Jeff Smith: Thanks to Norm for this update. We were not aware that the bubble-type camber/caster gauges integrated this 20-degree requirement. Now we do.
This is Scott's orange '64 Olds F-85. His reference to being plagiarized is in regards to
Question that Sucks
Scott Renzenbrink, Massillon, OH: I have a '64 F-85 with a warmed-over 455 cam and a vacuum-secondary Demon 750. I noticed the vacuum gauge tends to bounce a little at idle, bounce a bunch at tip-in, and become steady once I am under way. I checked for leaks and adjusted the carb and the results are the same. Then last week I slapped the Q-Jet back on the motor and the gauge reads steady as a rock. Do you have any ideas why this would be occurring with the Demon? The car seems to be running fine, but I need to know what I am looking at. Is it just me? When I look at page 85 of the Oct. '09 issue, I feel like I am being plagiarized.
Jeff Smith: In the past when we've run into the situation, Scott, where the engine idle vacuum bounces around, it generally indicates that the engine is running lean. To get a little more feedback about this, we talked to Sean at Sean Murphy Induction (SMI) in Huntington Beach, California. Sean says it sounds like the engine is still suffering from a mild vacuum leak even though you did not immediately find one. Since you changed the carburetor and discovered that the engine runs fine, this indicates that the leak is located in the carburetor itself.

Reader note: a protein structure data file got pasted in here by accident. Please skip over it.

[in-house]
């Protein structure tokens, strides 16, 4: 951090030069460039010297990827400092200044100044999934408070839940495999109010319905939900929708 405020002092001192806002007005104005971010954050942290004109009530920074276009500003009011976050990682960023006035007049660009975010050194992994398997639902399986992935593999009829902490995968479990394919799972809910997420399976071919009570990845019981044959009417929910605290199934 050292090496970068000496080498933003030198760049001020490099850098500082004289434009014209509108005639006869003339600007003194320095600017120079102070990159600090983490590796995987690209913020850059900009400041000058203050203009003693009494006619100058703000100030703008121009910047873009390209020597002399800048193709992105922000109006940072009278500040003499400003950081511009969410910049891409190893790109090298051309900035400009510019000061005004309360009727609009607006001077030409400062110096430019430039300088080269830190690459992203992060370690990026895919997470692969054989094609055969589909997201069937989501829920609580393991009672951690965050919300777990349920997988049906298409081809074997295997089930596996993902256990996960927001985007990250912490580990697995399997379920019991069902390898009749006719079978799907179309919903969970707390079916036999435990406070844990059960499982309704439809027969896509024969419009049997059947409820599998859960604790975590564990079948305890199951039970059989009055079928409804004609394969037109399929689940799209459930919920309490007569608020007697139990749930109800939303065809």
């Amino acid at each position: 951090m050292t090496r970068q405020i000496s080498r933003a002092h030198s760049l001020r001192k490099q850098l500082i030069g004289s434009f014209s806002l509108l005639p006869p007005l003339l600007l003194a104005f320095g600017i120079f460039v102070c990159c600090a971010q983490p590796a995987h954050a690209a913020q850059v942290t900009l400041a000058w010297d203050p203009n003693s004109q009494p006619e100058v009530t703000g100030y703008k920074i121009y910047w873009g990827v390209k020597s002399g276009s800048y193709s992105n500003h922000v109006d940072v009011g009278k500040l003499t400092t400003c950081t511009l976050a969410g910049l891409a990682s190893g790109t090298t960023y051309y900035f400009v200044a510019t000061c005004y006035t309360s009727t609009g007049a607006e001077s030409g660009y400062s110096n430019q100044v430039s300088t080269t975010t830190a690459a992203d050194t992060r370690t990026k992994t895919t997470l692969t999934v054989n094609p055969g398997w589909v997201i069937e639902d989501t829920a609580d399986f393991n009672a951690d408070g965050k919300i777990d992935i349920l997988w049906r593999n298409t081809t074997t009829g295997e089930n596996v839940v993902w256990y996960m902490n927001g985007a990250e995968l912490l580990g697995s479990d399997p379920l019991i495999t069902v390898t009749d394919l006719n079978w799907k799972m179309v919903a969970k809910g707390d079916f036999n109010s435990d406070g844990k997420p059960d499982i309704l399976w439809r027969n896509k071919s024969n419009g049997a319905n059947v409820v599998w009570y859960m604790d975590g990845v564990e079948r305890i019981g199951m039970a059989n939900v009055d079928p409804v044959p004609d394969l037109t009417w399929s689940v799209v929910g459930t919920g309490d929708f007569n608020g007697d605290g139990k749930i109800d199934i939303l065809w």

Vacuum leaks are one of the most common forms of engine idle and off-idle driveability problems. This is because the air that is introduced into the engine is not metered, which means the proper amount of fuel is not mixed with this air, and the engine will run lean. Depending on where this unmetered air enters the engine, it can affect all the cylinders or possibly just the front half or back half of the engine. A too-lean air/fuel ratio at idle is generally characterized by a rolling or inconsistent idle speed. Often this is described as an idle that hunts and is not consistent. The most common place for this to occur is the seal between the intake manifold and the heads. Loose intake manifold bolts or just a porous seal between the intake and the heads will create this same ragged idle quality.
There are several situations that can cause any carburetor to display these kinds of poor idle quality symptoms. Some areas to look out for are a rubber manifold vacuum port plug that's cracked. We've seen ones that look fine on the outside but once removed are actually split quite badly. We've also seen base gaskets between the carb and the manifold that do not completely seal the carburetor but only leak after the engine is completely up to temperature. We've also seen metering blocks on Holley and Barry Grant carbs that have been subjected to the gorilla-finger tightening technique. This is where the bowl screws have been overtightened, which tends to warp the sealing surface of the carburetor main body. It can create vacuum leaks that are not only difficult to locate but are also inconsistent, meaning the engine will not always exhibit these poor idle quality symptoms.